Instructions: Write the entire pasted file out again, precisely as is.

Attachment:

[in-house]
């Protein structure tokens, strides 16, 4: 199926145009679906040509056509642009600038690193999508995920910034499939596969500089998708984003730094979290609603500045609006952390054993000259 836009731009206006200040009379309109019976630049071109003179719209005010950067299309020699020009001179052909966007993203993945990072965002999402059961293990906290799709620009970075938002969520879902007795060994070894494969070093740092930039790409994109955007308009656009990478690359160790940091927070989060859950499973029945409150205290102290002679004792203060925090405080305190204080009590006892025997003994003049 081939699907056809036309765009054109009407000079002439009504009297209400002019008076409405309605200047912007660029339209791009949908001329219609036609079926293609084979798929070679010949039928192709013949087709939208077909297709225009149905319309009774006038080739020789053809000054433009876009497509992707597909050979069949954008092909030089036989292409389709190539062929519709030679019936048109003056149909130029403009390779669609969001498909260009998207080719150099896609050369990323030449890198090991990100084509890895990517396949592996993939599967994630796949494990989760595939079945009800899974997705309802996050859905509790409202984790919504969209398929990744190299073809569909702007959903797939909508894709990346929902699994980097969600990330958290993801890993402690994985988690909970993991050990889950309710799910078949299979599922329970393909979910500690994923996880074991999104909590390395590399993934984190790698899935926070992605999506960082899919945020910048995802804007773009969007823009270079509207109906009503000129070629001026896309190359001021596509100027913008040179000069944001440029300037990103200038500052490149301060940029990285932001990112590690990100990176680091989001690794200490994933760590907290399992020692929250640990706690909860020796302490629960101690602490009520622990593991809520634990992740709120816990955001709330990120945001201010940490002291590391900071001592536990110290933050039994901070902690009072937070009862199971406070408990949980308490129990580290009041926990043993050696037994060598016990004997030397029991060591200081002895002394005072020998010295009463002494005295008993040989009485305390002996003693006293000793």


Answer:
[in-house]
């Protein structure tokens, strides 16, 4: 199926145009679906040509056509642009600038690193999508995920910034499939596969500089998708984003730094979290609603500045609006952390054993000259 836009731009206006200040009379309109019976630049071109003179719209005010950067299309020699020009001179052909966007993203993945990072965002999402059961293990906290799709620009970075938002969520879902007795060994070894494969070093740092930039790409994109955007308009656009990478690359160790940091927070989060859950499973029945409150205290102290002679004792203060925090405080305190204080009590006892025997003994003049 081939699907056809036309765009054109009407000079002439009504009297209400002019008076409405309605200047912007660029339209791009949908001329219609036609079926293609084979798929070679010949039928192709013949087709939208077909297709225009149905319309009774006038080739020789053809000054433009876009497509992707597909050979069949954008092909030089036989292409389709190539062929519709030679019936048109003056149909130029403009390779669609969001498909260009998207080719150099896609050369990323030449890198090991990100084509890895990517396949592996993939599967994630796949494990989760595939079945009800899974997705309802996050859905509790409202984790919504969209398929990744190299073809569909702007959903797939909508894709990346929902699994980097969600990330958290993801890993402690994985988690909970993991050990889950309710799910078949299979599922329970393909979910500690994923996880074991999104909590390395590399993934984190790698899935926070992605999506960082899919945020910048995802804007773009969007823009270079509207109906009503000129070629001026896309190359001021596509100027913008040179000069944001440029300037990103200038500052490149301060940029990285932001990112590690990100990176680091989001690794200490994933760590907290399992020692929250640990706690909860020796302490629960101690602490009520622990593991809520634990992740709120816990955001709330990120945001201010940490002291590391900071001592536990110290933050039994901070902690009072937070009862199971406070408990949980308490129990580290009041926990043993050696037994060598016990004997030397029991060591200081002895002394005072020998010295009463002494005295008993040989009485305390002996003693006293000793």